The forms of wrought - iron struts described in Part I., viz. those made of angle or T iron, are frequently used for roofs of spans up to 40 or 60 feet.

A better form, however, is the strut of cruciform section, consisting of two T irons riveted back to back, as in Fig. 281.

Strong and light struts formed out of wrought-iron gas tubing fitted with cast-iron sockets at the ends are sometimes used. Another very good form was noticed in Part I. It consists of two flat bars, Figs. 290, 291, kept apart by cast-iron distance pieces, ccc, varying in length so as to form a strut tapering from the centre toward the ends.

Struts 200252

Fig. 289.

1 Wray's Theory of Construction.

Such a strut is shown in Fig. 284, also in Plates VII. IX., and a similar one on an enlarged scale in Figs. 290, 291. L or T irons are sometimes substituted for the flat bars.

Struts 200253


Scale for Figs. 290,291, inch = 1 foot. " " Figs. 292 1 inch=1 foot.

In very large roofs a strut on the same principle as the last mentioned may be constructed by using 4-angle irons kept apart by cross-shaped distance pieces. These crosses are made smaller and smaller as they approach the ends of the strut, which is therefore shaped somewhat like a weaver's shuttle, being wide in the middle and tapering towards its extremities.

Tie and Tension Rods in large roofs are of circular rod iron, or flat bars, as already described for smaller roofs - and are secured in a similar manner. T iron tie rods are very convenient for connections (see Plate XL)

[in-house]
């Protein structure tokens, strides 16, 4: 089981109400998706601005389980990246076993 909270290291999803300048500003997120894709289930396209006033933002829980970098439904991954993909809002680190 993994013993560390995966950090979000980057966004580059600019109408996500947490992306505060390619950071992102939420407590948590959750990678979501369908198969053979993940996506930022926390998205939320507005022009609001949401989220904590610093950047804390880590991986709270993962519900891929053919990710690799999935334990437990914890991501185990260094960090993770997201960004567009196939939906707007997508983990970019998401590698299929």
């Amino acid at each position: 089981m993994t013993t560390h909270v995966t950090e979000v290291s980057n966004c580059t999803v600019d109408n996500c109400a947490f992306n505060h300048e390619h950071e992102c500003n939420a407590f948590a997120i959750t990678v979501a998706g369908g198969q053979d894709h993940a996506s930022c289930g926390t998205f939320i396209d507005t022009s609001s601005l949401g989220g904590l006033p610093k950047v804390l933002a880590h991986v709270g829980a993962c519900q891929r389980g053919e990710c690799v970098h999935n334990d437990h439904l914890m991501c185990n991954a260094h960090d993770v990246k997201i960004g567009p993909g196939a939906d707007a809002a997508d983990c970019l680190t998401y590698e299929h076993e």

Flat bars, both single and double (Fig. 291), are more common in large than in small roofs, and have the advantage of being less liable to sag than circular rods of the same tensile strength.

Steel tie rods are now much used.

Struts 200254

Fig. 294.

Joints In Tie Rod

When a tie rod is long it is severed at the centre, sometimes at two or more points. The joints may in a round tie rod be formed as shown in Figs. 293, 294 (which are details of the joint at A, Fig. 311, Plate V.), or as in Figs. 338, 339, Plate VIII. When the tie rod is a T iron or flat bar a very simple joint may be made as in Fig. 295.

Handyside's Patent Couplings

Plates IX. and X. give several illustrations of joints patented by Messrs. Handy side of Derby for roofs in which steel tie rods are used. The ends of the rods to be connected instead of being forked are bolted to steel straps of the form shown in Fig. 354. This has the great advantage of avoiding eyes, forks, or heads, which would be more difficult to form on steel rods than on those of iron. Moreover the joint is compact and neat in appearance, and each portion of the tie rod can be adjusted to the exact length required by merely turning it round.

Handyside s Patent Couplings 200255

Fig. 295.